WASHINGTON: In war, as in stand-up comedy, timing is everything, and Gen. Ray Odierno’s timing could hardly be worse.

This week, in the prestigious journal Foreign Policy, the Army Chief of Staff published an essay on “The Force of Tomorrow” that is long, thoughtful, a little bland –- and completely overtaken by events. It hit the Pentagon’s Early Bird news digest, for example, on Tuesday, when Washington policymakers were riveted by the back-and-forth between the White House and Republicans over how to fix sequestration and the continuing resolution, which the Army’s own (leaked) documents show could cripple training and readiness, making them by far the most urgent issue facing the service.

“The word ‘sequestration’ doesn’t even appear in this piece,” said one Congressional staffer. “If anyone is talking Army issues right now, they are talking about the CR [continuing resolution]/Sequestration and what it means for the Army today, next year, and ten years from now.”

“The Chief deserves credit for pushing the Army to think beyond Afghanistan, but the timing of this piece means it will fall on deaf ears up here,” continued the staffer, one of four Congressional aides interviewed by Breaking Defense –- representing both chambers and both parties –- who responded to Odierno’s essay with a resounding “meh.”

“It isn’t specific enough to really help the Army in any serious way,” agreed another Hill staffer. “It’s a great argument for why we have an Army of some kind, but there is nothing in there to justify the currently planned size/composition of the future force. I could just as easily use that article to justify cutting the active duty force to 400,000.”

In fact, the only reference to budgetary realities in the 3,000-word article is the second half of a single sentence: “We remain the only nation with global reach, but our resources are not unlimited — and, in fact, are decreasing.”

It’s a truism to say that budgets shouldn’t dictate strategy, but it’s equally true that a strategy made without reference to the resources available to execute it is no strategy at all.

“What’s most notable about this article is what not’s here — and it doesn’t actually talk about what ‘the force of tomorrow’ should look like,” said Nora Bensahel, a senior fellow at CNAS, the Center for a New American Security “It doesn’t even set up the fact that there may be tough choices.”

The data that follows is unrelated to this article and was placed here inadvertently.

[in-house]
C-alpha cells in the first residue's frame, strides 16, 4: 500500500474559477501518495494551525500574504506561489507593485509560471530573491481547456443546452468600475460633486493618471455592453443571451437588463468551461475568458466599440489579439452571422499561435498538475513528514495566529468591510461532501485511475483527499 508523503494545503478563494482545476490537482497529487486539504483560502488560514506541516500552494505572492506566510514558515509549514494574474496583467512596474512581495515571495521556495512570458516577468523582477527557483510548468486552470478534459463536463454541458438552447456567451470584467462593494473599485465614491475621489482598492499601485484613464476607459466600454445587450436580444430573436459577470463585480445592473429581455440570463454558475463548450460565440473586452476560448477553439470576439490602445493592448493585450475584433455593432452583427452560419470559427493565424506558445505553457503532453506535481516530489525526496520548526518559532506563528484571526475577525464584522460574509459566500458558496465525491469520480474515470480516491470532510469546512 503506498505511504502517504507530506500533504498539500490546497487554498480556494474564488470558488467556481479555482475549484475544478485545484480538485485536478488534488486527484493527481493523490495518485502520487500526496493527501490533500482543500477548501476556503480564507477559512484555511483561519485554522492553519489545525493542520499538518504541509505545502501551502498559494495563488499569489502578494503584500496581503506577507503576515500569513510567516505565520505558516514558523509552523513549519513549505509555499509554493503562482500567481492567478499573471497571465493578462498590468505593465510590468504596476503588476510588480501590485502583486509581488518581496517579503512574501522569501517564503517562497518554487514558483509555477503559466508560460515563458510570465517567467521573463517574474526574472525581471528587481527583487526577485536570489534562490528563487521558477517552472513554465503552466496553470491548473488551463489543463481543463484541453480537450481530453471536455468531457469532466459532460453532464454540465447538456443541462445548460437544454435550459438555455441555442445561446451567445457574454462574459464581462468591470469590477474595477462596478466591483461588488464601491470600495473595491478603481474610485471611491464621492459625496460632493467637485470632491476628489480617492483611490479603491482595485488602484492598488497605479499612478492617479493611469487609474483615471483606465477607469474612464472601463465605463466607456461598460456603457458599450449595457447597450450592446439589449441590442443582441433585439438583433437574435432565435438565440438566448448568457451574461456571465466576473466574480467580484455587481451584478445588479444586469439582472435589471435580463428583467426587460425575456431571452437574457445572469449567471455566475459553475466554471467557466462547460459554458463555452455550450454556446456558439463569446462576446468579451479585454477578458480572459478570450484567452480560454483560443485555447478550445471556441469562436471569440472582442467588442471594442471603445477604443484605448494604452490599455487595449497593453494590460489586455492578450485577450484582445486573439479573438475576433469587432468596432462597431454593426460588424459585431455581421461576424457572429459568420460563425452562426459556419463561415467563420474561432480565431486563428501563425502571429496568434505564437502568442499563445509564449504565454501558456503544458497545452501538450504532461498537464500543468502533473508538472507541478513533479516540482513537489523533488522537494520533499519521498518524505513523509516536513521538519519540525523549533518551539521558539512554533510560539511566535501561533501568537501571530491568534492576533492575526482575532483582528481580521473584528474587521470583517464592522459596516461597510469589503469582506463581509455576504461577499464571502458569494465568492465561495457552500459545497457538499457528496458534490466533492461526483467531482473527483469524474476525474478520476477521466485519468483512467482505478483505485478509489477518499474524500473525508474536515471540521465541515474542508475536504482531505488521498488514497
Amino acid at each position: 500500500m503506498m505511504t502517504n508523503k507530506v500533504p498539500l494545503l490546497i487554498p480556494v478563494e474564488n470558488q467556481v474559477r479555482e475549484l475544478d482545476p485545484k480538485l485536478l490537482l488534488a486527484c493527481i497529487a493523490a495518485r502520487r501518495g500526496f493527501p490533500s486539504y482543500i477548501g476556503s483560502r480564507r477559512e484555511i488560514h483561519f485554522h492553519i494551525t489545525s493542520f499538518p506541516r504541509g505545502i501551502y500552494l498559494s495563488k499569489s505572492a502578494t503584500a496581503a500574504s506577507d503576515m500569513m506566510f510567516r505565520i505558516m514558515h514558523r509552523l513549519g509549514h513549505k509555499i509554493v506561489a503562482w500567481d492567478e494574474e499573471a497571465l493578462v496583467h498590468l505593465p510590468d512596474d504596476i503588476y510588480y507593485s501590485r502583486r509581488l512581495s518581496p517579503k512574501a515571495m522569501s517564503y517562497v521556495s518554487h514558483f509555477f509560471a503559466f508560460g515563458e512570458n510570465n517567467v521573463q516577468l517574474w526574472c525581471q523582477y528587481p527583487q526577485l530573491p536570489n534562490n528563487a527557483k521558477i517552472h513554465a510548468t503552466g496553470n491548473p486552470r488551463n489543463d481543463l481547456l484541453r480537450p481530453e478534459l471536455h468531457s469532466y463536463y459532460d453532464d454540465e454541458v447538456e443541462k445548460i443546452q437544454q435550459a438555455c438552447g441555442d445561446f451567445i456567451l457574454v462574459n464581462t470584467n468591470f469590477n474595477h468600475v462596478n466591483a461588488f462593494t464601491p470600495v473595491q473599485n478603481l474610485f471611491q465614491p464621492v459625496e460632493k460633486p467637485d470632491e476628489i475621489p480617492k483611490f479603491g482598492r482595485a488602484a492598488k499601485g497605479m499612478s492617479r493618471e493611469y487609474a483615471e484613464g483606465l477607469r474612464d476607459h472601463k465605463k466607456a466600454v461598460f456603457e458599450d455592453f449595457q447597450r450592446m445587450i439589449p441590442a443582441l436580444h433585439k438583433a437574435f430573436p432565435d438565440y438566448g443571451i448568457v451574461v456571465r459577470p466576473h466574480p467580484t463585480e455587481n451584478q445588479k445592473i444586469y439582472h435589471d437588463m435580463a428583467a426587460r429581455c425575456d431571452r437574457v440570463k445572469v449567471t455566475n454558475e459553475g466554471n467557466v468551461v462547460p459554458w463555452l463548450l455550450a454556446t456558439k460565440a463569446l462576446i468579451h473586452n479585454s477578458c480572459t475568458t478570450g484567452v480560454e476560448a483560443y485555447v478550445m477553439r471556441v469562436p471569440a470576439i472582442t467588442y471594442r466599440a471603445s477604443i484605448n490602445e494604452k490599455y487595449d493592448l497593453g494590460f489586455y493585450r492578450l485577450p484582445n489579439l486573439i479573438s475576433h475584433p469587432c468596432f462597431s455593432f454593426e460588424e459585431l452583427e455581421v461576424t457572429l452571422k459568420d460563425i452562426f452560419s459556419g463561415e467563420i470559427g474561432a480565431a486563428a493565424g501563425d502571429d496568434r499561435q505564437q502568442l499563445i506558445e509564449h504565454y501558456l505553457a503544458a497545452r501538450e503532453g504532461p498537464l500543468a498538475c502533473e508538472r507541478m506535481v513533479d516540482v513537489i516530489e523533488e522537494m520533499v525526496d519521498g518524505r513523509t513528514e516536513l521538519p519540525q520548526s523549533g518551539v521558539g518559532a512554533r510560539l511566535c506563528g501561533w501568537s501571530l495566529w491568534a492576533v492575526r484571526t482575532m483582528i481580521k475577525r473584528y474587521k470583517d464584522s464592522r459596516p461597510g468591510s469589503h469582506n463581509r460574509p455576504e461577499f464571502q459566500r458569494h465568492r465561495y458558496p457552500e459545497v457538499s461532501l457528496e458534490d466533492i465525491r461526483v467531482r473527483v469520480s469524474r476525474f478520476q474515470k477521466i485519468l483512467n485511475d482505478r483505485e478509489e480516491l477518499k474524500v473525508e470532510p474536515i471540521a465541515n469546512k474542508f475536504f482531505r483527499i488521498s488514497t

Across the Defense Department, “more cuts are coming, even if they’re not at the trillion dollar level of sequestration,” Bensahel told Breaking Defense. “The Army in particular is going to get smaller; the only question is how much.”

The essay boils down to Odierno saying, “‘We do many, many important things and we need to keep doing them in the future,'” Bensahel summed up. “It doesn’t set any priorities.”

So while retired Army officers who spoke to Breaking Defense were pleased, if not excited, by the Chief’s article, it seems to have bounced off audiences outside the Army – reaching whom was presumably the point of publishing the essay in Foreign Policy instead of, say, the Army War College’s quarterly, Parameters.

Odierno’s specific points in Foreign Policy are all ones he and other Army leaders have made before (and that we’ve covered on this website):
– “Conflict by its very nature involves people,” Odierno writes, and that the best way to prevail in war — or better yet prevent it altogether — is to understand and influence the human beings on the other side.
New, hybrid threats are emerging that hide amongst civilians like guerrillas but wield “technology and weapons once reserved to states”;
– The Army must preserve its hard-won counterinsurgency capabilities while restoring “those fundamental warfighting skills” it had in 2003 to project power abroad and wage blitzkrieg-style warfare;
– A new Cold War stand-off with a nuclear-armed “peer competitor” –- i.e. China -– is something our strategy should avoid, not seek;
– The Army needs to move away from deploying brigade-sized packages on a set schedule to Afghanistan and provide regional commanders with “forces scalable from squad to corps” tailored to their needs;
The Army supports the other services’ operations in a host of unglamorous, “often overlooked,” but essential ways, from hauling ammunition supplies to operating communications networks.

It’s all true, and it’s all important -– but it’s not enough.

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